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Albums of the Year 2016: 11-7

Mitski: bets on losing dogs, wins at photoshoots (photo:



Christine and the Queens

Chaleur Humaine

Chaleur Humaine technically counts as an album of 2014, but Héloïse Letissier’s crossover into UK success seemed to come when we Brits needed it most, as if to prove that not every cultural trend in 2016 had to come loaded with shady subtext. Witnessing her accelerated rise to fame since the release of a translated edition of her début has been joyous, her refreshingly spacious take on dance- and synth-pop matched note-for-note by a thumping heartbeat. Chaleur Humaine is an album of self-appreciation beyond Letissier’s own pansexuality: these songs cohere around her own arc of embracing herself, while simultaneously reaching out and inviting others to do the same. Underpinning it all, these are slick and concise pop songs, written (and translated, with varying degrees of faithfulness) with care but without fussiness: the truths are presented clearly and coolly, without recourse to melodrama. This inclusive and unpretentious brand of music was a heartfelt delight for many this year, and only a stone-faced bastard would begrudge Letissier the acclaim she has received. “I am actually good” she presses on the now-ubiquitous ‘Tilted’, and she’s right in so many ways.

“I’m in my right place / Don’t be a downer.”




A Moon Shaped Pool

If you really do want to, you can go snooping through A Moon Shaped Pool – and everything in its orbit – in attempts to dredge up evidence to validate the recent gossip (is it their last? Does it hint at what’s coming next? What of Thom Yorke’s marriage?), but there are times when burrowing down rabbit-holes is a pointless exercise. With Radiohead albums, there has occasionally been the risk that the more obsessive fans can’t see the wood for the trees, and while I’m in no doubt that plenty of significance is buried within these eleven tracks, simply listening to them as they are makes for a gorgeous experience.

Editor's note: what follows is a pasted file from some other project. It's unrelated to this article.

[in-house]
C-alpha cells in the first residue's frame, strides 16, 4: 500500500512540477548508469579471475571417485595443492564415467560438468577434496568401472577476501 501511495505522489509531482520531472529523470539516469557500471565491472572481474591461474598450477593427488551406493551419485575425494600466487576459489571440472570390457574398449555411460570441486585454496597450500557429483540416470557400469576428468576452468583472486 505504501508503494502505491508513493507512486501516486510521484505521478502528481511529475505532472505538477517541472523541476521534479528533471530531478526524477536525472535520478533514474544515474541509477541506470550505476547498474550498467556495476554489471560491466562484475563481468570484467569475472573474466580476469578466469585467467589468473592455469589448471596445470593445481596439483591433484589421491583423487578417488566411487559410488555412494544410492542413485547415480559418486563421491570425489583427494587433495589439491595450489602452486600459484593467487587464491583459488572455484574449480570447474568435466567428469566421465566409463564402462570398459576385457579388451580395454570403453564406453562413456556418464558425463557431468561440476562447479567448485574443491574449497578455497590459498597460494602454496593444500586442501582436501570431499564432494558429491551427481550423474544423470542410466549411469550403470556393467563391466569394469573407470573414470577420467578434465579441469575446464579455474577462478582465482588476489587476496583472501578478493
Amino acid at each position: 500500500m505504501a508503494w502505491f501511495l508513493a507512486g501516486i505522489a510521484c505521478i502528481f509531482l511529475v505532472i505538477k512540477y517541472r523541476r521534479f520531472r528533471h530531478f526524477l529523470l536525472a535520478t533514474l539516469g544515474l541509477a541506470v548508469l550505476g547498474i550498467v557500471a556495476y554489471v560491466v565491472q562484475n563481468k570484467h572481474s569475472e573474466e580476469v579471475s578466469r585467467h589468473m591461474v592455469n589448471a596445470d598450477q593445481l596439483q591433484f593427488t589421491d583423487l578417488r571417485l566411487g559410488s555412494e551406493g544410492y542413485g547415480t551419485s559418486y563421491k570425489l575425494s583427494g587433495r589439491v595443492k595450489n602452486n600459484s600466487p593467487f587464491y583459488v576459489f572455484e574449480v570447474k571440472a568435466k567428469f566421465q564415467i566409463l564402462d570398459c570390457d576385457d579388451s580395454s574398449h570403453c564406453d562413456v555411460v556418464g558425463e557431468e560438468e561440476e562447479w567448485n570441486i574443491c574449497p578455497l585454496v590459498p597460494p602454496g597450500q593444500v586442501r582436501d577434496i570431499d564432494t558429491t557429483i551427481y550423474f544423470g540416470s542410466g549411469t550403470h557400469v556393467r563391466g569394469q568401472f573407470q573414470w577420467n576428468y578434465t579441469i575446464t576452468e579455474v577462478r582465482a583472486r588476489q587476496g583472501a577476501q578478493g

Really, the true appeal of A Moon Shaped Pool is the music itself: this haunting hodgepodge of tunes, many of which have finally found a home after years of floating about on the peripheries (rare live footage, muddy demos, general rumours from one album drop to the next). They may not sit alongside one another in a way that brings cohesion to the whole, but the collection has scooped up beautiful oddities like ‘Decks Dark’, and demonstrates the breadth of Radiohead’s forward-thinking prowess as it shifts from the throbbing intensity of ‘Ful Stop’ to the steely rallying cry of ‘The Numbers’. While the album largely laps in dreamlike opalescence, the overall sense one gathers from it is that of restlessness: the sound of a group still not settling into an easily-defined routine. Radiohead are as cryptic as ever, but amid the fog of A Moon Shaped Pool, beautiful shapes loom into view, and it’s a pleasure to drift into this album over and over again.

“Just don’t leave / Don’t leave.”